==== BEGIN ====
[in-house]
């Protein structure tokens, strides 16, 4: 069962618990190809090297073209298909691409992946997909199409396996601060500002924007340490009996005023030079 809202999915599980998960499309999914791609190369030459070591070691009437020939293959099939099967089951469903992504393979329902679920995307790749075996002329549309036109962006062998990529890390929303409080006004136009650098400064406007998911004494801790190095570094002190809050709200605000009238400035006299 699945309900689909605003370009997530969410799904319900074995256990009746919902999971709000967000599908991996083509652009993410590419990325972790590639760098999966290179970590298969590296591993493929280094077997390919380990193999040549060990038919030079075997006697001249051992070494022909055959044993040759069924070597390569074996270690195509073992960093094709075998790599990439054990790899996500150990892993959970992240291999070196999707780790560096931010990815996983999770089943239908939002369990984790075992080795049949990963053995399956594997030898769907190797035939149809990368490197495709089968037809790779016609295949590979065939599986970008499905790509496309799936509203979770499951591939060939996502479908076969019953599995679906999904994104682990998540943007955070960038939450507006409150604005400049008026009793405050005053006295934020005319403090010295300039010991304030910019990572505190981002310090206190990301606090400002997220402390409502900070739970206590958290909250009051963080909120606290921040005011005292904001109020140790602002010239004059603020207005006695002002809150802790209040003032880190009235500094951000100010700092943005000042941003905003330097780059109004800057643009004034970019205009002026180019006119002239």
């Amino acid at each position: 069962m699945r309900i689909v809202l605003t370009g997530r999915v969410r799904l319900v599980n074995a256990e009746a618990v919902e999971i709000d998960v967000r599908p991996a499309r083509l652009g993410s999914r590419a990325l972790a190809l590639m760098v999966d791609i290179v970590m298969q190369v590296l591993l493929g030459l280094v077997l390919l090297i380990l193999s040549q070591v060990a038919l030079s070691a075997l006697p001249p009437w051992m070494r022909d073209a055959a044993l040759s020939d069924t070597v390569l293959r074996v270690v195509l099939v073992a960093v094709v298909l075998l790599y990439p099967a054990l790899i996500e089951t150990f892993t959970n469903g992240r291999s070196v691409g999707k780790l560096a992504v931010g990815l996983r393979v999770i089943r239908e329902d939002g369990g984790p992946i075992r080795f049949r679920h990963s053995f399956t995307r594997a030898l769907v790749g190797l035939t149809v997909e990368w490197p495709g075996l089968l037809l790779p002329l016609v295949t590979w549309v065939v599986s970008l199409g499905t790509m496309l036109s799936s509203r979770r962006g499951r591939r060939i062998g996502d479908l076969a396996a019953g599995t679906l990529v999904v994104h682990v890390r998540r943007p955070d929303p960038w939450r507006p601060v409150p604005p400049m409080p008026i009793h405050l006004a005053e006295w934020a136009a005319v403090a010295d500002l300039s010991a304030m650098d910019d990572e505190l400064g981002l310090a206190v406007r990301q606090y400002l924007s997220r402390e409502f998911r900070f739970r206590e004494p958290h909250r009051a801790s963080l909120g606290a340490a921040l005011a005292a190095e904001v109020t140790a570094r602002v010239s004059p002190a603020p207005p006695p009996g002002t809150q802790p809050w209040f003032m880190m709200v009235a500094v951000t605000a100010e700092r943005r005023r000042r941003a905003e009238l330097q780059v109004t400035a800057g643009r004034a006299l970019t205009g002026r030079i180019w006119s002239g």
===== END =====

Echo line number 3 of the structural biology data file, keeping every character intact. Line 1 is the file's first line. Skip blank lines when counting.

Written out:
């Amino acid at each position: 069962m699945r309900i689909v809202l605003t370009g997530r999915v969410r799904l319900v599980n074995a256990e009746a618990v919902e999971i709000d998960v967000r599908p991996a499309r083509l652009g993410s999914r590419a990325l972790a190809l590639m760098v999966d791609i290179v970590m298969q190369v590296l591993l493929g030459l280094v077997l390919l090297i380990l193999s040549q070591v060990a038919l030079s070691a075997l006697p001249p009437w051992m070494r022909d073209a055959a044993l040759s020939d069924t070597v390569l293959r074996v270690v195509l099939v073992a960093v094709v298909l075998l790599y990439p099967a054990l790899i996500e089951t150990f892993t959970n469903g992240r291999s070196v691409g999707k780790l560096a992504v931010g990815l996983r393979v999770i089943r239908e329902d939002g369990g984790p992946i075992r080795f049949r679920h990963s053995f399956t995307r594997a030898l769907v790749g190797l035939t149809v997909e990368w490197p495709g075996l089968l037809l790779p002329l016609v295949t590979w549309v065939v599986s970008l199409g499905t790509m496309l036109s799936s509203r979770r962006g499951r591939r060939i062998g996502d479908l076969a396996a019953g599995t679906l990529v999904v994104h682990v890390r998540r943007p955070d929303p960038w939450r507006p601060v409150p604005p400049m409080p008026i009793h405050l006004a005053e006295w934020a136009a005319v403090a010295d500002l300039s010991a304030m650098d910019d990572e505190l400064g981002l310090a206190v406007r990301q606090y400002l924007s997220r402390e409502f998911r900070f739970r206590e004494p958290h909250r009051a801790s963080l909120g606290a340490a921040l005011a005292a190095e904001v109020t140790a570094r602002v010239s004059p002190a603020p207005p006695p009996g002002t809150q802790p809050w209040f003032m880190m709200v009235a500094v951000t605000a100010e700092r943005r005023r000042r941003a905003e009238l330097q780059v109004t400035a800057g643009r004034a006299l970019t205009g002026r030079i180019w006119s002239g």